When we seek influence and power, we can be tempted to believe that our status or our position are what give us worth and the hope for a fruitful or successful future, while both of these things can only be found in God. Examples: Hazing new members to gain authority over them, ruining friendships within your chapter because of an excessive drive for an executive position, tearing other chapters down who you consider to be less than yours, unhealthy pride in your status in Greek life as you relate to non-Greek students in class or other groups on campus.
9. Which of these human desires do you find yourself seeking most often? How might seeking these things from the world make you less fully alive?
Response: Let the group discuss. A potential follow-up question: What are you actually seeking when you are pursuing these things? Help your group realize that all of what they are seeking from the world in these areas is found in God in a more perfect way than could ever be offered by the world.
10. How might God be inviting you to surrender your pursuit of these false sources of image to him? How is God truly the answer to what you are seeking?
Response: Let the group discuss. (2)
(Note to leader: Please read aloud.)
God desires us to live fully alive. He created us as the prize of creation, to be his own sons and daughters. The Catechism of the Catholic Church tells us:
“True happiness is not found in riches or well-being, in human fame or power, or in any human achievement – however beneficial it may be – such as science, technology and art, or indeed in any creature, but in God alone, the source of every good and of all love.” (CCC 1723)
11. Have you encountered true happiness in God throughout your life? If you have, what was that experience like? If you have not, have you desired to know God more deeply?
Response: Let the group discuss.
Made in God’s Image: Greek Life Testimonies
(Note to leader: Feel free to read aloud or print these testimonies for your group to read and reflect upon, either during your study or outside of your study time, or, share your own!)
Leading up to college, I struggled tremendously with how I thought others viewed me. I wanted to be seen as in control, influential and popular. In high school I chased these images by planting my identity firmly in athletics; but when I graduated, I felt I needed a new platform that would help project these images. I found that platform through fraternity life. This façade I labored to keep up led to abuse of alcohol, unhealthy relationships, vanity issues and ultimately an exhausting and enslaved way of living. It wasn’t until the Lord met me at rock bottom in confession that I began to discover my true identity as his beloved son and the peace and freedom that came from seeking to please him alone.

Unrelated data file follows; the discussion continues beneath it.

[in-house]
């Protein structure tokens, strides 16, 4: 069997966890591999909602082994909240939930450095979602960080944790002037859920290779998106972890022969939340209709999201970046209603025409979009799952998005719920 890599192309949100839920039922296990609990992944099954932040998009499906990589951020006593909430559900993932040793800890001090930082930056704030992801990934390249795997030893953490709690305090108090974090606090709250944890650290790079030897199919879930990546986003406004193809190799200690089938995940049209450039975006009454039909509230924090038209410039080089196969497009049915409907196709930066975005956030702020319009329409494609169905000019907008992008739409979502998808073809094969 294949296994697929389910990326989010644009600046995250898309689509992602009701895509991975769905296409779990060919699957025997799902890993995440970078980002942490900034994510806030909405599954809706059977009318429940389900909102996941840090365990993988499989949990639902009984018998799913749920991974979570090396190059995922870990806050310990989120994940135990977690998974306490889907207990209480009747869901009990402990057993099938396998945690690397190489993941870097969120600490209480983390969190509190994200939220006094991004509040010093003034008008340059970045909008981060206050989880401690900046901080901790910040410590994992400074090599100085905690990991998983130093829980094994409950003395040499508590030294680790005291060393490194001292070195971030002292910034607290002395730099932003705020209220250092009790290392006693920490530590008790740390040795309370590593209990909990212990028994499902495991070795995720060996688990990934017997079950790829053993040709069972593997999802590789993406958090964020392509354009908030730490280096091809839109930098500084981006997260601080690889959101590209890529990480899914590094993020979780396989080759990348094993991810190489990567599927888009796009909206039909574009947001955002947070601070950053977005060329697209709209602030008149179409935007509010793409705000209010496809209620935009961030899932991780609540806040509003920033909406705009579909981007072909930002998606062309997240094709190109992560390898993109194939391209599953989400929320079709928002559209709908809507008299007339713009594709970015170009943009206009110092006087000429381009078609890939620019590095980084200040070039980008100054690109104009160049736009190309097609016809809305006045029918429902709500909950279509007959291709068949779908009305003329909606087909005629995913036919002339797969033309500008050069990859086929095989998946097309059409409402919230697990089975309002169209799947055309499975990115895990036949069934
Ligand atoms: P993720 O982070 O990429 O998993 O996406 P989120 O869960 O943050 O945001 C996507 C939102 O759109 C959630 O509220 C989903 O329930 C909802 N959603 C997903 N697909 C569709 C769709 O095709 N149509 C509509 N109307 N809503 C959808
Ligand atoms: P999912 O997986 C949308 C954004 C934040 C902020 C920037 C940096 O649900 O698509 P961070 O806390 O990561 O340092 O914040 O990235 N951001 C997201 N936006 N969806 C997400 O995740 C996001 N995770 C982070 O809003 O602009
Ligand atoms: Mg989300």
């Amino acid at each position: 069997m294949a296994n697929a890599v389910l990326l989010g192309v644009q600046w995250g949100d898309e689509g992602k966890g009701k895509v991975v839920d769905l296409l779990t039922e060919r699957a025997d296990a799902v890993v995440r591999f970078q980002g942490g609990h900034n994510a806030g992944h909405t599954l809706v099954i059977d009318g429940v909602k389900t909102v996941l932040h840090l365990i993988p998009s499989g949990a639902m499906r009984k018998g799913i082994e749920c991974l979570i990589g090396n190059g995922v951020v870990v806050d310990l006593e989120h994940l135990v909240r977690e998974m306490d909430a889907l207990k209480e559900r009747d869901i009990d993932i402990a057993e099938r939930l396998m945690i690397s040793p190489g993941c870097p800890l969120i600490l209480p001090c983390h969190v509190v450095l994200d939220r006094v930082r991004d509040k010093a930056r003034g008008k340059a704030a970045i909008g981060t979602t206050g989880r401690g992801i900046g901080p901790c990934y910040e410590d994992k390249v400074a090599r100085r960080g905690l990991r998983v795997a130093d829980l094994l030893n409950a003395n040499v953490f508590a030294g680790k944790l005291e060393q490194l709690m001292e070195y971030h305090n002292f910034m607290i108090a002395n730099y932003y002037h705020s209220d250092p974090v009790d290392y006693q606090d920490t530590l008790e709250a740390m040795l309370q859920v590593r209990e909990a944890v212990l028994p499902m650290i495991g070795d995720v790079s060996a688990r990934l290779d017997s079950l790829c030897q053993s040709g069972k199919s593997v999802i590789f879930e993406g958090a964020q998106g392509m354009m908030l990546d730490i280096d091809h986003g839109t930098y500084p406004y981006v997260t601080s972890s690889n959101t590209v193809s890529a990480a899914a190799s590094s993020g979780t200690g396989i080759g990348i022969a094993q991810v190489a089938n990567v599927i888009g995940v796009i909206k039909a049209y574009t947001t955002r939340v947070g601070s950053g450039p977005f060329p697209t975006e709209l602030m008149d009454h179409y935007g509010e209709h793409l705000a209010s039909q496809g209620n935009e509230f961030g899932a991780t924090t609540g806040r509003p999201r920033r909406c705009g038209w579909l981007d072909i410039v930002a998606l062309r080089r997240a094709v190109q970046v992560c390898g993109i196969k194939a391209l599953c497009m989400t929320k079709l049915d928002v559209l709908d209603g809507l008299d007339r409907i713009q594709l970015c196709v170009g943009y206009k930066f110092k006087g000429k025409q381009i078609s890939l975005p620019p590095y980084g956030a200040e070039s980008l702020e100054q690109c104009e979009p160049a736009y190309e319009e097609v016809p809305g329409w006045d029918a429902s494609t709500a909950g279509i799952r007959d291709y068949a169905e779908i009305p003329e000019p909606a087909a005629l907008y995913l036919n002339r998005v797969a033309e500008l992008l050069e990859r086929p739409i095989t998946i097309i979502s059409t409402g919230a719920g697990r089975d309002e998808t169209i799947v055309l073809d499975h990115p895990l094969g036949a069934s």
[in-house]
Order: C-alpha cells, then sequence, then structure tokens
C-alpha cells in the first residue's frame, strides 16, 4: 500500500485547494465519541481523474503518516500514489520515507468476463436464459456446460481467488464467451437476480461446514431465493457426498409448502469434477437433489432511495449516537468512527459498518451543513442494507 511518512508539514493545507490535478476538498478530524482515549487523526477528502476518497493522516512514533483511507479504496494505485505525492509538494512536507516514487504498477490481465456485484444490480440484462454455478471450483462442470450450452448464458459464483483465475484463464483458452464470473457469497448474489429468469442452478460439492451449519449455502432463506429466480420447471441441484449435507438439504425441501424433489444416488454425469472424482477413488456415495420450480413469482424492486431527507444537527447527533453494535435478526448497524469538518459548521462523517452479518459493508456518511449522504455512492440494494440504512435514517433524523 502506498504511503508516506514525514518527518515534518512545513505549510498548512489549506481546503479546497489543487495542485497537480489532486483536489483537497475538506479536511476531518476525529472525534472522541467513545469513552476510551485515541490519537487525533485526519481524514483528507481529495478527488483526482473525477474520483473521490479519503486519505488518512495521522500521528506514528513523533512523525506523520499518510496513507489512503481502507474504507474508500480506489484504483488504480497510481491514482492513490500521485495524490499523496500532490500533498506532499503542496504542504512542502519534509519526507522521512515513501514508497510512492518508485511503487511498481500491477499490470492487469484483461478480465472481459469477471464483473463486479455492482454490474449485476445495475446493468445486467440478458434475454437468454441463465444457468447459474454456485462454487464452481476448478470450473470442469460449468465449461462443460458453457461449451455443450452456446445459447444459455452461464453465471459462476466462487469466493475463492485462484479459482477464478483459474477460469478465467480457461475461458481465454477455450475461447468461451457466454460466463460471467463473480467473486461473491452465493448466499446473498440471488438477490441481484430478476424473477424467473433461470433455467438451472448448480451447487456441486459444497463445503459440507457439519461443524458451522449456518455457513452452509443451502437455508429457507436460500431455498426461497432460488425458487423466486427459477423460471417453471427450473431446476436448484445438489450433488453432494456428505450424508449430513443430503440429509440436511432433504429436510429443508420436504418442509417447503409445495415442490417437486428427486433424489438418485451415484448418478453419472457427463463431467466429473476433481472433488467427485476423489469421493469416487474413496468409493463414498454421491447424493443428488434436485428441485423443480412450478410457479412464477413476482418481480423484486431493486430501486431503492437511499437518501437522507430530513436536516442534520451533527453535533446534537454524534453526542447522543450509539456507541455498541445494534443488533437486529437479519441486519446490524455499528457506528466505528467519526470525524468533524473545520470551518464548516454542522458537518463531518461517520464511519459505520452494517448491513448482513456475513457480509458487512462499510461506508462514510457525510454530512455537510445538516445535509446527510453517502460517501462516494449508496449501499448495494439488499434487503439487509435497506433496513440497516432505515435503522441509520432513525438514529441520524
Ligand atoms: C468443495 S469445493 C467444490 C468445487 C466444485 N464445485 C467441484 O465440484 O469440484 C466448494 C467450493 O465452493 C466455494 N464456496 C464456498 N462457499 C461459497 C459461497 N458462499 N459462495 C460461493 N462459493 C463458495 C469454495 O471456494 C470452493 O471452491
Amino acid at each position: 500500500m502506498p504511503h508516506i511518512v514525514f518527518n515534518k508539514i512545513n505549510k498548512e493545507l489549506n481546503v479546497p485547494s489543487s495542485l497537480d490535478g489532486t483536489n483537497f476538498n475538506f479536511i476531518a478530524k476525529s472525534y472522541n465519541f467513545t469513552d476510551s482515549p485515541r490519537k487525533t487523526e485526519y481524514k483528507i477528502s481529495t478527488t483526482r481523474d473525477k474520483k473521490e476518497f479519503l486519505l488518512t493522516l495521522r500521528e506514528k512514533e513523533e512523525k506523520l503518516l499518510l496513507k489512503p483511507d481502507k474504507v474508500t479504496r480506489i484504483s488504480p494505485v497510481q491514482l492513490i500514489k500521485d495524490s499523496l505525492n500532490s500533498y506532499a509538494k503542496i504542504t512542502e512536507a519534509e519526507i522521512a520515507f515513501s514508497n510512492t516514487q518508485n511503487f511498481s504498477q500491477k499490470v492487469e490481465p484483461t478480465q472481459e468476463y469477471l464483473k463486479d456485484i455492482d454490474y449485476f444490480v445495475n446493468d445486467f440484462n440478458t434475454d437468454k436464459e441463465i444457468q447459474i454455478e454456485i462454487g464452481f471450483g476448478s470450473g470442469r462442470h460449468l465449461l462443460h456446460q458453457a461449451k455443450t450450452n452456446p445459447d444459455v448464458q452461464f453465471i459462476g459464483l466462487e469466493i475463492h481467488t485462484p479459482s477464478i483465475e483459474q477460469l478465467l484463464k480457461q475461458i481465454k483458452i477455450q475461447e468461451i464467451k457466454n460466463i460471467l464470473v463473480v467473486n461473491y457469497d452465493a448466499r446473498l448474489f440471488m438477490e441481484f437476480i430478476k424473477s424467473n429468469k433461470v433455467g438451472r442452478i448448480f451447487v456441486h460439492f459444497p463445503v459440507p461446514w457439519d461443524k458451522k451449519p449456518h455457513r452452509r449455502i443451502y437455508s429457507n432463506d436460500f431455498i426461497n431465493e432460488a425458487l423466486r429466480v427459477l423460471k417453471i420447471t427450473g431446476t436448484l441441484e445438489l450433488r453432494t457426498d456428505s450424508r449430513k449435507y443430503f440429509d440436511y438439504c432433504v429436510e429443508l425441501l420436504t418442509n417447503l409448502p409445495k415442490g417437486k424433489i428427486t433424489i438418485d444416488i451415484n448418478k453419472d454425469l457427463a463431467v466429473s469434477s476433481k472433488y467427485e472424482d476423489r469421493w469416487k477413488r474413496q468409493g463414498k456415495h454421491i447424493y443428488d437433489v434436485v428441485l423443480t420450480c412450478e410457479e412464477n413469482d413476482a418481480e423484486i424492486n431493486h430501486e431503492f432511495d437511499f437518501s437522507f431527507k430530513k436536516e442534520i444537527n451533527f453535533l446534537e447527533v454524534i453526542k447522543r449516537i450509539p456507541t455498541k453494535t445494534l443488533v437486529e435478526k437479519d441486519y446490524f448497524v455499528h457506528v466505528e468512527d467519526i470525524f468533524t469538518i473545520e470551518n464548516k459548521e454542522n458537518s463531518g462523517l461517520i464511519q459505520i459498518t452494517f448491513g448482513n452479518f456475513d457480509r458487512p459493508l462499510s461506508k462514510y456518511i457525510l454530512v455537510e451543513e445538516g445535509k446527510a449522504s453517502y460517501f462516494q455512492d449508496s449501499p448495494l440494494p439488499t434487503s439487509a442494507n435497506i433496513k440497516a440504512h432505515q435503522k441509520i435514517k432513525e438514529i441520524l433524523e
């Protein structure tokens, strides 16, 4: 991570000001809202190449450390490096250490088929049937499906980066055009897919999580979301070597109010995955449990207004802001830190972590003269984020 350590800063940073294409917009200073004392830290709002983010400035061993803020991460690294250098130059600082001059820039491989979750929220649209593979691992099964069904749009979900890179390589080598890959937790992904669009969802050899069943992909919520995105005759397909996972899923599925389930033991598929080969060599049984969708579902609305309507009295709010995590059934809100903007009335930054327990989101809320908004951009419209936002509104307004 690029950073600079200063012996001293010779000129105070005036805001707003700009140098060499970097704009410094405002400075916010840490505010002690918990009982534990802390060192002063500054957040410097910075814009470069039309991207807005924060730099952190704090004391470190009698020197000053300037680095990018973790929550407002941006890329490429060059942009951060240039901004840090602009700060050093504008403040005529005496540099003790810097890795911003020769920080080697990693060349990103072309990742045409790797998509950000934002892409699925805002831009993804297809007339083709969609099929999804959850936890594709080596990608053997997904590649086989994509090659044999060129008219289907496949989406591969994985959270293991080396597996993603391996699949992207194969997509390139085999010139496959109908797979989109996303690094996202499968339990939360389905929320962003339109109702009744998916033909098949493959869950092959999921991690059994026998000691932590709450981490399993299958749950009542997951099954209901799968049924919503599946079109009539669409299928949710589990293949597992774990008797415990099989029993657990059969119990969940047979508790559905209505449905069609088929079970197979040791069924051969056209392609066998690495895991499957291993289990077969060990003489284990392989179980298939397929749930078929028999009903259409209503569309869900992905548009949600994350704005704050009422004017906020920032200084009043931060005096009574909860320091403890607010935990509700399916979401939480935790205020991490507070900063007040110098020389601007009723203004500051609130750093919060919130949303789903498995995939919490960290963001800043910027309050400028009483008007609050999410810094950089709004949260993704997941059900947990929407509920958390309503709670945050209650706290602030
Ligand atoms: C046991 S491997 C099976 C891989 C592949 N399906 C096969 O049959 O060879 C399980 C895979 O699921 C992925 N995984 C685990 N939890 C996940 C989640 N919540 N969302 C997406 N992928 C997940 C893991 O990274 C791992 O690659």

As a new member in my sorority, I quickly found myself placing, and even grasping for, my identity in the people I hung out with and the things we were doing. I knew I was created for more, but nobody seemed to care. I was losing who I was, and I felt lost. It was only after attending a FOCUS conference and remembering who I was and what I truly wanted that I began to live out of my daughterhood as a daughter of God. At first, I tried to maintain both identities, but that was exhausting. When I finally let go of being “cool” and “accepted” and “fun” and leaned fully into being chosen by God, my life changed forever. Being the “Catholic girl” in my sorority became one of the greatest sources of joy in my life. It allowed me to love women authentically for who they really were, because I knew I was loved for who I was. In letting go of the slavery of “fitting in,” I became free and would continue to invite my friends into this freedom for the rest of my time as a Greek woman in college.
12. What is one thing you want to commit to this week to reorient your understanding of your own identity or to bear more fully the image and likeness of God?
Response: Let the group discuss; be sure your students make a written commitment that you can follow up with next week! Examples include: spending 10-15 minutes of quiet time each day in prayer or reading Scripture; attending a retreat or faith- based event on campus; going to Mass on Sunday or daily; learning more about the saints; spending time daily in creation contemplating God.
(1) Read CCC 2500 to expound on what the transcendentals Truth, Beauty, and Goodness are if your participants want a deeper understanding here.
(2) Note to leader: If your group desires to go deeper here, desires a more scriptural foundation or is homing in on one certain area from the four above, feel free to share or discuss the following Scripture verses for guidance on surrendering or more rightly viewing the four areas in terms of our faith:
- Approval and Appreciation: 1 Thess. 2:3 – 6
- Emotional and Physical Comfort: John 16:32 – 33
- Security and Control: Matt. 6:25 – 33
- Influence and Power: 1 Pet. 3: 3 – 4)